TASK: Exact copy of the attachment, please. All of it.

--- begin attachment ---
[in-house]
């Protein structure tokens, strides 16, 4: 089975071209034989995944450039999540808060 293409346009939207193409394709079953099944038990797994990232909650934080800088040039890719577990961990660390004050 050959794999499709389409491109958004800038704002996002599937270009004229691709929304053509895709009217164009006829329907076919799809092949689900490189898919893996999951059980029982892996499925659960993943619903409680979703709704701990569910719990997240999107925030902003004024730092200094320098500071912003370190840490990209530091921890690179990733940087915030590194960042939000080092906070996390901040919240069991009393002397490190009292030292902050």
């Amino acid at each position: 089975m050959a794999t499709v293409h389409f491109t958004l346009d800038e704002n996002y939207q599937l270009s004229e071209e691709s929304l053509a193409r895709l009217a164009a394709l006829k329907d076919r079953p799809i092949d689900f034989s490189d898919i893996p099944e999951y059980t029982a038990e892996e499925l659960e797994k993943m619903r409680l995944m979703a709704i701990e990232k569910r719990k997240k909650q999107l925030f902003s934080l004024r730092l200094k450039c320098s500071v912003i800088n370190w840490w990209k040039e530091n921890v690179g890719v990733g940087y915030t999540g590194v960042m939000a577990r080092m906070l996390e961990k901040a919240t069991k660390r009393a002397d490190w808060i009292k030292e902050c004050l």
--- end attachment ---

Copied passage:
[in-house]
């Protein structure tokens, strides 16, 4: 089975071209034989995944450039999540808060 293409346009939207193409394709079953099944038990797994990232909650934080800088040039890719577990961990660390004050 050959794999499709389409491109958004800038704002996002599937270009004229691709929304053509895709009217164009006829329907076919799809092949689900490189898919893996999951059980029982892996499925659960993943619903409680979703709704701990569910719990997240999107925030902003004024730092200094320098500071912003370190840490990209530091921890690179990733940087915030590194960042939000080092906070996390901040919240069991009393002397490190009292030292902050």
């Amino acid at each position: 089975m050959a794999t499709v293409h389409f491109t958004l346009d800038e704002n996002y939207q599937l270009s004229e071209e691709s929304l053509a193409r895709l009217a164009a394709l006829k329907d076919r079953p799809i092949d689900f034989s490189d898919i893996p099944e999951y059980t029982a038990e892996e499925l659960e797994k993943m619903r409680l995944m979703a709704i701990e990232k569910r719990k997240k909650q999107l925030f902003s934080l004024r730092l200094k450039c320098s500071v912003i800088n370190w840490w990209k040039e530091n921890v690179g890719v990733g940087y915030t999540g590194v960042m939000a577990r080092m906070l996390e961990k901040a919240t069991k660390r009393a002397d490190w808060i009292k030292e902050c004050l």